When coupled with my last post, which describes how the beliefs of advisors are directly contributing to client allocations, it is becoming clear that effective financial education should focus not just on a mechanical understanding of financial products, but on managing human beliefs, attitudes, and awareness of financial products. This research seems to support the hypothesis that normal people (i.e., non-finance geeks who never read this blog) probably benefit when they have a financial advisor. The advisor can educate the client about financial concepts, but can also help the client form goals and consult the client along the way.
What are the most important charts from the paper?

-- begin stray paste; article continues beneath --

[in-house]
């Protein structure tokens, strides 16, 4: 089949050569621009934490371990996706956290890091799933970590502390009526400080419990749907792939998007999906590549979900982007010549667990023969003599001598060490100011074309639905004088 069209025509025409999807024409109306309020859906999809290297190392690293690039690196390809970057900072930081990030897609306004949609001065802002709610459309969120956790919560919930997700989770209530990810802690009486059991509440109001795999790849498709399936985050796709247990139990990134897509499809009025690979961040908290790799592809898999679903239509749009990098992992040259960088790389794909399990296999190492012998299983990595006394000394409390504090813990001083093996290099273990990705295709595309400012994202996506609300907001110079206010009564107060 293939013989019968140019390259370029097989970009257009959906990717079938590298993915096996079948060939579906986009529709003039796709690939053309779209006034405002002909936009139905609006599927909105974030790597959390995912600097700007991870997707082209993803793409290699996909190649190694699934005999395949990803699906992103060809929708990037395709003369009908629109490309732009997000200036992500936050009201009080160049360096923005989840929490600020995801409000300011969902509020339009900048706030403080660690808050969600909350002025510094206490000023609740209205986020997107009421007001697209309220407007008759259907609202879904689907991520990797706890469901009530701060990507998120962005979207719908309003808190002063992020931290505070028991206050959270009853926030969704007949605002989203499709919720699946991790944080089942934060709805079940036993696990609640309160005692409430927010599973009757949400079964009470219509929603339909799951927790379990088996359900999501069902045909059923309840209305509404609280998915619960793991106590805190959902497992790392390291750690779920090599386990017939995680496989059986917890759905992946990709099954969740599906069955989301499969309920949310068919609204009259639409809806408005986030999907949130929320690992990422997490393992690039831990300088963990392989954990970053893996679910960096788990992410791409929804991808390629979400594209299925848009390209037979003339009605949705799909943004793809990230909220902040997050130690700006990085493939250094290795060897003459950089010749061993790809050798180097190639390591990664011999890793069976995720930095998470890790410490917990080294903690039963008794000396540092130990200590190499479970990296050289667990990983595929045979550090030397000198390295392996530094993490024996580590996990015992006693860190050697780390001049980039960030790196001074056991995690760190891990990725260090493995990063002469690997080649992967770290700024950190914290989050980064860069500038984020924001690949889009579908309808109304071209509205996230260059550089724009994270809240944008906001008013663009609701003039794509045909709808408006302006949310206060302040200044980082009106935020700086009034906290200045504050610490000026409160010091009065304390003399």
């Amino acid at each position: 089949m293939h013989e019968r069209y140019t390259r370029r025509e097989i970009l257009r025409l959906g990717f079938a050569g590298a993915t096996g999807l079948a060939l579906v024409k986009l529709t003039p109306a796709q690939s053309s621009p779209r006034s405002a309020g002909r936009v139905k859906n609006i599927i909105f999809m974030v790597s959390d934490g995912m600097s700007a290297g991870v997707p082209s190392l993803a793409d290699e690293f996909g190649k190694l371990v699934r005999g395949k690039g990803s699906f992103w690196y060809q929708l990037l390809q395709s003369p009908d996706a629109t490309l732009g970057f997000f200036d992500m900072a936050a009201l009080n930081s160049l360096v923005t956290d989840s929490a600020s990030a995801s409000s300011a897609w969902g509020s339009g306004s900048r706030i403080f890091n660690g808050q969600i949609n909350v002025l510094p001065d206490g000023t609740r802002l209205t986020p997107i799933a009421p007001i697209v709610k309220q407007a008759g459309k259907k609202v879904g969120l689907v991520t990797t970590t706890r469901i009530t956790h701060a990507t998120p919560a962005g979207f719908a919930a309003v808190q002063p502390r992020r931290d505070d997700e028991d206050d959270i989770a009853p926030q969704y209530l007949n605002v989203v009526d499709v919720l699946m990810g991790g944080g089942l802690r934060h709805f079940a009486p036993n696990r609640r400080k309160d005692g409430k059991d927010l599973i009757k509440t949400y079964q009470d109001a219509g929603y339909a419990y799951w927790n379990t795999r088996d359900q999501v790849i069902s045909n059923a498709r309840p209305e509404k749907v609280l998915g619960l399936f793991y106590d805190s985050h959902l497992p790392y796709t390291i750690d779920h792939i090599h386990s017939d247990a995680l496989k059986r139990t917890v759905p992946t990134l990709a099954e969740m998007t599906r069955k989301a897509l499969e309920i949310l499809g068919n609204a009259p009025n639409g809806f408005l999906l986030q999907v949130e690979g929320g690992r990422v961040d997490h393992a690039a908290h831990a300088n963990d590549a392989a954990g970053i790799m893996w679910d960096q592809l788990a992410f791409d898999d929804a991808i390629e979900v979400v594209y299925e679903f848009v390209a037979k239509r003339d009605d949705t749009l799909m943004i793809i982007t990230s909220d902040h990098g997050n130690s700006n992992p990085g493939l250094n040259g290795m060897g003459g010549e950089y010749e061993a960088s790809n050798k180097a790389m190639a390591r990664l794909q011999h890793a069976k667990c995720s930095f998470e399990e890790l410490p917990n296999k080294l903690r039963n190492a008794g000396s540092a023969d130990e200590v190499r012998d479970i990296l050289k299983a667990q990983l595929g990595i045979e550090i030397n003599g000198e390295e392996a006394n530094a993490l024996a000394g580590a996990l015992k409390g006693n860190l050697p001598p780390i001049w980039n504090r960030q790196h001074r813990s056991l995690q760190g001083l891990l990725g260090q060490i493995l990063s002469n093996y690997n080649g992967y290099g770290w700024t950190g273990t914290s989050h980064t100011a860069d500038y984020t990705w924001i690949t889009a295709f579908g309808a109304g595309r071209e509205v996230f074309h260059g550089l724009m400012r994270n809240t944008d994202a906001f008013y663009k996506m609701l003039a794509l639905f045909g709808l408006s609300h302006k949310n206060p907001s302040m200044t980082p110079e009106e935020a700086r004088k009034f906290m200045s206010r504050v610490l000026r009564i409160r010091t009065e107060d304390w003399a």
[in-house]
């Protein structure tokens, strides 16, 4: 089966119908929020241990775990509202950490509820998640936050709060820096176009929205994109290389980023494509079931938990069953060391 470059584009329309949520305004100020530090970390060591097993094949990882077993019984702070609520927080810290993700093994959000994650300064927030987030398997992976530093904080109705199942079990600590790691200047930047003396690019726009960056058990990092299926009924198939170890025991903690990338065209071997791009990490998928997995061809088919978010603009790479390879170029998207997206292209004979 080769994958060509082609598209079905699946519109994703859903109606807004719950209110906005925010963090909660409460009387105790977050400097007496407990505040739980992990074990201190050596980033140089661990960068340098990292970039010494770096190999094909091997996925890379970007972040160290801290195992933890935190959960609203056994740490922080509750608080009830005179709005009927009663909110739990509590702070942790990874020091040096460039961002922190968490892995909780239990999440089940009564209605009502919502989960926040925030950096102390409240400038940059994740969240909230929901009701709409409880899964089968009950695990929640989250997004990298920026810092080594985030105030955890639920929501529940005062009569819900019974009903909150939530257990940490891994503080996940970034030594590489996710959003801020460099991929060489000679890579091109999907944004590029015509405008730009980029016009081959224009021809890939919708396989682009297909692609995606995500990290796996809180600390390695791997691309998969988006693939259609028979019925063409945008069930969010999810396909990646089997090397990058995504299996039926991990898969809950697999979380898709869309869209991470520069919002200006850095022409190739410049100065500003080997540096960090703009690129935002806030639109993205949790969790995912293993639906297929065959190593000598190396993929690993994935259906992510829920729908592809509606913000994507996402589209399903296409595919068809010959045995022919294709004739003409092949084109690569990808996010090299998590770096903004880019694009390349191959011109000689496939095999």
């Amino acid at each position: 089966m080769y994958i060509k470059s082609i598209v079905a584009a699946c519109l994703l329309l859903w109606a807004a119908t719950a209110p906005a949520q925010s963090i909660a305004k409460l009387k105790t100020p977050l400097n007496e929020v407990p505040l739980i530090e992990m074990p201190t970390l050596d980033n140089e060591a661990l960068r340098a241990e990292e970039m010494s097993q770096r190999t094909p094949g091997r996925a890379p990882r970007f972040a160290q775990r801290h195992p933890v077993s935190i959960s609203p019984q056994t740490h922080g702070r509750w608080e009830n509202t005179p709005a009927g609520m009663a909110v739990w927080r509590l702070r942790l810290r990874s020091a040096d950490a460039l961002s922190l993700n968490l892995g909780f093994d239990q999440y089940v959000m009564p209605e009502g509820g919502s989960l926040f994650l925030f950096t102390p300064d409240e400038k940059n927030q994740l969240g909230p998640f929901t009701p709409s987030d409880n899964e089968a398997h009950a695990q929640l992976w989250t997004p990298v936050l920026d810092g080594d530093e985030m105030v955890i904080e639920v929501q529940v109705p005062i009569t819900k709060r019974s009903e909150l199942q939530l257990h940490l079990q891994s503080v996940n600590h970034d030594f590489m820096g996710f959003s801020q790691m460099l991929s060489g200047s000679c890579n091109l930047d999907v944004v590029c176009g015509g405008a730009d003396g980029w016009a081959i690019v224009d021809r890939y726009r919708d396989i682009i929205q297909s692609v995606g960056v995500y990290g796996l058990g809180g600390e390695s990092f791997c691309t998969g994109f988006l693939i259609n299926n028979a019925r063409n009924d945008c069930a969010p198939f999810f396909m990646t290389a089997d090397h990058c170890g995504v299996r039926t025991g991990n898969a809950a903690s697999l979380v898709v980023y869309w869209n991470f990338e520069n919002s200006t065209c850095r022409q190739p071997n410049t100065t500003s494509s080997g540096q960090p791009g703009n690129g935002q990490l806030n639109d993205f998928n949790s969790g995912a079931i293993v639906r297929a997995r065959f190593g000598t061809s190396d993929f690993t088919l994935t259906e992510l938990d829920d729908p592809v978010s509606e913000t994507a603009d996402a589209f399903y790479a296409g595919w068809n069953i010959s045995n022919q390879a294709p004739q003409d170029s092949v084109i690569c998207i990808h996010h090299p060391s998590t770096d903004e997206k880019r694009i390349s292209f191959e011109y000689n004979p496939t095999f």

This paper uses a field experiment in India with multiple financial education treatments to investigate the causal mechanisms between financial education and financial behavior. Focusing on the mediating role of financial literacy, we propose a broader definition of financial knowledge that includes three dimensions: numeracy skills, financial awareness, and attitudes towards personal finance. We then employ causal mediation analysis to investigate the proportion of the treatment effect that can be attributed to these three channels. Strikingly, we find that numeracy does not mediate any effects of financial education on household outcomes. For simple financial actions such as budgeting, both awareness and attitudes serve as critical pathways, while for more complex financial activities such as opening a savings account, attitudes play a more prominent role. These findings underscore the importance of changing perceptions about financial products and services as a vital mechanism for the success of financial education.https://papers.ssrn.com/sol3/papers.cfm?abstract_id=3244634